• Alkermes Inc., of Cambridge, Mass., said it received exclusive rights from Rensselaer Polytechnic Institute in Troy, N.Y., to a family of opioid receptor compounds that it will use to develop therapeutics for a range of diseases and conditions, including addiction, pain and other central nervous stem disorders. Under the terms, Alnylam will take over research and development of any resulting product candidates, and Rensselaer will receive undisclosed up-front milestone and potential payments and be entitled to royalties on any potential products.

• AnorMed Inc., of Vancouver, British Columbia, said its board continues to recommend that shareholders approve the tender offer from Cambridge, Mass.-based Millennium Pharmaceuticals Inc., despite receiving a proposal from Genzyme Corp., also of Cambridge, to increase its tender to exceed $12 per share. Late last month, Millennium offered to buy out AnorMed for $12 per share, or about $515 million, after AnorMed's board rejected an $8.55-per-share offer by Genzyme. At this time, Genzyme has not formally submitted a revised tender offer, but if it does, AnorMed said Millennium will have the opportunity to match or exceed that proposal. (See BioWorld Today, Aug. 31, 2006, and Sept. 27, 2006.)

• Dyax Corp., of Cambridge, Mass., entered a nonexclusive agreement around protein therapeutics and diagnostics discovery with Trubion Pharmaceuticals Inc., of Seattle. Dyax will use its phage display libraries to discover compounds that bind with high affinity and specificity to Trubion's targets in oncology and inflammation. In return, Dyax will receive up front and FTE payments, and could get technical and development milestone payments and royalties. The agreement also provides Trubion with an option to license Dyax's phage display libraries.

• EpiCept Corp., of Englewood Cliffs, N.J., settled all outstanding litigation against a company with which it merged earlier this year, Maxim Pharmaceuticals Inc., of San Diego. In one agreement, EpiCept paid about $700,000 and issued about 245,000 shares of its common stock to the plaintiffs. In another case, the plaintiffs will receive $1 million in cash and EpiCept stock equal to $1.3 million.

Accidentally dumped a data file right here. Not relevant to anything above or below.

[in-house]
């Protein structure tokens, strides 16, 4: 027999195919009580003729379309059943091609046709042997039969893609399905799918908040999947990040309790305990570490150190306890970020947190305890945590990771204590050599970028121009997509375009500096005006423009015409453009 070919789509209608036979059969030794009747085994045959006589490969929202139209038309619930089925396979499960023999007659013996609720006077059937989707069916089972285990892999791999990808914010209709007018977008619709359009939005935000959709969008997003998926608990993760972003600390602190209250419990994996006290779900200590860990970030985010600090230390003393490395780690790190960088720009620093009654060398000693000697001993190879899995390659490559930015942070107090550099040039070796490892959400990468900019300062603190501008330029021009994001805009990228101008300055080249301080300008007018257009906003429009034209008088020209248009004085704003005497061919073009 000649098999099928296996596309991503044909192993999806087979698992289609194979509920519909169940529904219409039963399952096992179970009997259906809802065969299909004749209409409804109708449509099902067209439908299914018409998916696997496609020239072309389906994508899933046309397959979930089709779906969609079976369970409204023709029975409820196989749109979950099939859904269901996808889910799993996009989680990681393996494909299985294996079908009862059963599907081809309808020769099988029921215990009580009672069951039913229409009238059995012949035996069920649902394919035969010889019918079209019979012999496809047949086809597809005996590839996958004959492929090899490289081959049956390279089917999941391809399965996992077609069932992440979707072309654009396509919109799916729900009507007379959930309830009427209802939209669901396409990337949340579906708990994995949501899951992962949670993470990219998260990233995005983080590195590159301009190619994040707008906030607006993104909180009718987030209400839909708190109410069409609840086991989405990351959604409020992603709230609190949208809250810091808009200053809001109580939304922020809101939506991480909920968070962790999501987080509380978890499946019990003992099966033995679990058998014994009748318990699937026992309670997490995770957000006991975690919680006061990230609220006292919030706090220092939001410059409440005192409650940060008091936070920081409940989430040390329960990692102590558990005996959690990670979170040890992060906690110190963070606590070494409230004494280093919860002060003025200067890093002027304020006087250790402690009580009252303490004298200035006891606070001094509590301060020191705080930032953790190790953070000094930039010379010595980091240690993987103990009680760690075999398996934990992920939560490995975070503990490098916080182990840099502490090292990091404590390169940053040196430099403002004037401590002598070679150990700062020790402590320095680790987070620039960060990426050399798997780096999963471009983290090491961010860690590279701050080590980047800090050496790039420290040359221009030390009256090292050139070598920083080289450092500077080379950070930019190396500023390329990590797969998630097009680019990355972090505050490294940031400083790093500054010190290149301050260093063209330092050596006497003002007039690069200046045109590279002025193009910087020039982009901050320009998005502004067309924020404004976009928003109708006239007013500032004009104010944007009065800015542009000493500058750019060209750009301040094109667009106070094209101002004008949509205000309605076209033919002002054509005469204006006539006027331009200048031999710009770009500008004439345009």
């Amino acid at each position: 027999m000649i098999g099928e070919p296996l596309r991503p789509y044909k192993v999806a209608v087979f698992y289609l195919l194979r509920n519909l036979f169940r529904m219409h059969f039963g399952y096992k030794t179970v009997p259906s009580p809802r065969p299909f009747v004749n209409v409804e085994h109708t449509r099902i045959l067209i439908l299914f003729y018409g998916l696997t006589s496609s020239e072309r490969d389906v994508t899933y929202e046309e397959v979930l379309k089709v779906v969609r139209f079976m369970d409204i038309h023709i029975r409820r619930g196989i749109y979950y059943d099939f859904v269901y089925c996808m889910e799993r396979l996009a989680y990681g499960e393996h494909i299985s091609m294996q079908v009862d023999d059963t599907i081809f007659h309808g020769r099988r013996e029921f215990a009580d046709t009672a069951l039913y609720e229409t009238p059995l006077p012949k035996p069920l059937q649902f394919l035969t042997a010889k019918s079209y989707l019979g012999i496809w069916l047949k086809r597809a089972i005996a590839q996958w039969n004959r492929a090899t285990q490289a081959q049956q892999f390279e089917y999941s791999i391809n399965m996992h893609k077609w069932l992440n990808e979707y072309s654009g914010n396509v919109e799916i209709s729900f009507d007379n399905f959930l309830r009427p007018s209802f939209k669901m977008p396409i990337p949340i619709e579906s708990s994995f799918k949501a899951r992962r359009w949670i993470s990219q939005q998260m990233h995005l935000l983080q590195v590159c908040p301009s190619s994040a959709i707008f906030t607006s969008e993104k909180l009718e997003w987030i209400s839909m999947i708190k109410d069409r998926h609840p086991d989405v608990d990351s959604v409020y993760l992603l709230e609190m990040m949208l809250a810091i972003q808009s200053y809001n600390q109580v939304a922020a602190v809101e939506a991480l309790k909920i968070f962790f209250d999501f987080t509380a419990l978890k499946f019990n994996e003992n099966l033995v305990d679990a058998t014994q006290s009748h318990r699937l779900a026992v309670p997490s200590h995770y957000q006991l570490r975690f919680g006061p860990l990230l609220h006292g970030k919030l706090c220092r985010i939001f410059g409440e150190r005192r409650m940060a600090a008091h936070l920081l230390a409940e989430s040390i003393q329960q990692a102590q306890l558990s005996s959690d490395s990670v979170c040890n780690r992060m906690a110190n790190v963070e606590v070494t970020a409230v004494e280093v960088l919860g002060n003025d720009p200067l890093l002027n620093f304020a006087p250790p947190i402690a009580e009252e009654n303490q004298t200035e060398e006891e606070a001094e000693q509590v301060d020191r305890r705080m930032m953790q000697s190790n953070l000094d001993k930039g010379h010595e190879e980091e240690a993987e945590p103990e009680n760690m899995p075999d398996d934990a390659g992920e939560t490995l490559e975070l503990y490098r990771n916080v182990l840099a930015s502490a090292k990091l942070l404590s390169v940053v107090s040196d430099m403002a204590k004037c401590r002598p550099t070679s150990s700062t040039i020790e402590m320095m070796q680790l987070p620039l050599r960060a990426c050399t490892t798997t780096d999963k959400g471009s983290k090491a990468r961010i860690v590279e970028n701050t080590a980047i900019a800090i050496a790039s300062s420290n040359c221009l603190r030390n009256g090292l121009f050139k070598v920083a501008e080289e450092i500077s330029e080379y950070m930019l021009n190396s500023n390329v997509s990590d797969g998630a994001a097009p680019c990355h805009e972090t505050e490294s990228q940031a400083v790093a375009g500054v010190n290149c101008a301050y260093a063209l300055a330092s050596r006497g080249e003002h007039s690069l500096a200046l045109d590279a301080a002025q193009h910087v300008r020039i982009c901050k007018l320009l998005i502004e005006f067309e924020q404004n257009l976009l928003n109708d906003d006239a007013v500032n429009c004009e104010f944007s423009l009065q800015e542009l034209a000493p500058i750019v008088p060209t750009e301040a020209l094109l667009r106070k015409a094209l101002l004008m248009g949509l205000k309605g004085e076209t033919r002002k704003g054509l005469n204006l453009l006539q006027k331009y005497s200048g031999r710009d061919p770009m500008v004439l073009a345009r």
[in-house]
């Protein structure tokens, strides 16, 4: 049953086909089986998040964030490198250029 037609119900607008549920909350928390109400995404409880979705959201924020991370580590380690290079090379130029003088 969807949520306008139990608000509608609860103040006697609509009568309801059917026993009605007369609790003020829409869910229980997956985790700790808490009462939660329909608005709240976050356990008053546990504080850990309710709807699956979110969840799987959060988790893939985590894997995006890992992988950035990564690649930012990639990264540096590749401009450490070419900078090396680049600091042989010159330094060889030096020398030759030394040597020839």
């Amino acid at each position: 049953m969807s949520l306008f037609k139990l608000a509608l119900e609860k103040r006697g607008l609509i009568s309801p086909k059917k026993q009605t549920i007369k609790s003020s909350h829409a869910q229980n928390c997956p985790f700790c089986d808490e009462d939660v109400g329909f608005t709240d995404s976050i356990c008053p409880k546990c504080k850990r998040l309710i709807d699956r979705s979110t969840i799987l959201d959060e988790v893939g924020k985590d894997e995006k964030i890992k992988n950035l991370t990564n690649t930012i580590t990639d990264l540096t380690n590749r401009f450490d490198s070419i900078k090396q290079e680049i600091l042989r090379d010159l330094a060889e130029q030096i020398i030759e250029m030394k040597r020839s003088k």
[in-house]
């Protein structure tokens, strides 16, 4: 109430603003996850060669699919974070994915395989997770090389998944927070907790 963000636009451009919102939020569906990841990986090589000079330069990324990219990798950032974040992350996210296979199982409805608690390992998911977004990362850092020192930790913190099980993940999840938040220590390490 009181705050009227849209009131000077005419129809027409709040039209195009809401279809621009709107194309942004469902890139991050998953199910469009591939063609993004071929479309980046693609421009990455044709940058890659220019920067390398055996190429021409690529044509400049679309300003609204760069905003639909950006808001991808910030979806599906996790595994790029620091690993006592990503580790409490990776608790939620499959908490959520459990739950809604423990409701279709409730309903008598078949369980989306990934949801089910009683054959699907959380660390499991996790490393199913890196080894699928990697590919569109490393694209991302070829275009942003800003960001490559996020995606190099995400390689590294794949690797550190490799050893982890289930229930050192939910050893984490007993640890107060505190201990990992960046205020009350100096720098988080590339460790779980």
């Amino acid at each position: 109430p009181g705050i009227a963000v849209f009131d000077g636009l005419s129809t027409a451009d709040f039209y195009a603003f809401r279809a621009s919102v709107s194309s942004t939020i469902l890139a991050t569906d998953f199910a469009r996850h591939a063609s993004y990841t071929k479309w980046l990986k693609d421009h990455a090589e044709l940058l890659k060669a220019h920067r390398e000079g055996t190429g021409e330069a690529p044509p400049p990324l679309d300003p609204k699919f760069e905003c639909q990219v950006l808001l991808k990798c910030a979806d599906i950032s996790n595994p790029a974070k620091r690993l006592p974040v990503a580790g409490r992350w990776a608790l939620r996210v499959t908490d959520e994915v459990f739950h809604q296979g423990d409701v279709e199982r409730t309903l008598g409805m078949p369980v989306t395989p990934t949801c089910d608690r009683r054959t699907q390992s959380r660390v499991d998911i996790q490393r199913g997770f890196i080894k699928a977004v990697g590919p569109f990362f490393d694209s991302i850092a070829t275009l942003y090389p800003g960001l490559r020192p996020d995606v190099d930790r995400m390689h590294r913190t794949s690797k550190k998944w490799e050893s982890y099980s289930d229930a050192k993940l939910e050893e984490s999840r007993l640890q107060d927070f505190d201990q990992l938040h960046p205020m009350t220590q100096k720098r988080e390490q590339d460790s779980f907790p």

• GTC Biotherapeutics Inc., of Framingham, Mass., was awarded an additional grant of $1.4 million for its CD137 monoclonal antibody program from the Small Business Innovative Research program of the National Institutes of Health. The grant will fund process development, characterization of the antibody and efficacy testing in preclinical models in anticipation of future manufacturing for clinical studies. GTC licensed the CD137 antibody from the Mayo Clinic and obtained initial SBIR funding in 2004.

• Insmed Inc., of Richmond, Va., said the U.S. District Court for the Eastern District of Virginia partly granted Insmed's motion to dismiss unfair competition claims brought by Tercica Inc., of Brisbane, Calif. The dispute centers on Insmed's Iplex drug for short stature and Tercica's Increlex for the same indication. In the ruling, the judge narrowed the scope of Tercica's lawsuit against Insmed, finding areas in which Tercica had not met its burden of establishing that the alleged statements made by Insmed constituted false advertising or violated Virginia law. While the court held that a number of Tercica's other factual allegations, if proved, would state claims for false advertising under federal and California law, the judge noted that he felt most if not all of Tercica's case could go out on summary judgment.

• Movianto Deutschland GmbH, of Stuttgart, Germany, signed an exclusive long-term contract to distribute Savene, a newly launched product of TopoTarget A/S, of Copenhagen, Denmark. The compound, an antidote to chemotherapy accidents, has orphan-drug status in both Europe and the U.S. Movianto will provide warehousing services as well as packaging, labeling and distribution to hospitals and oncology centers, predominantly in the European market.

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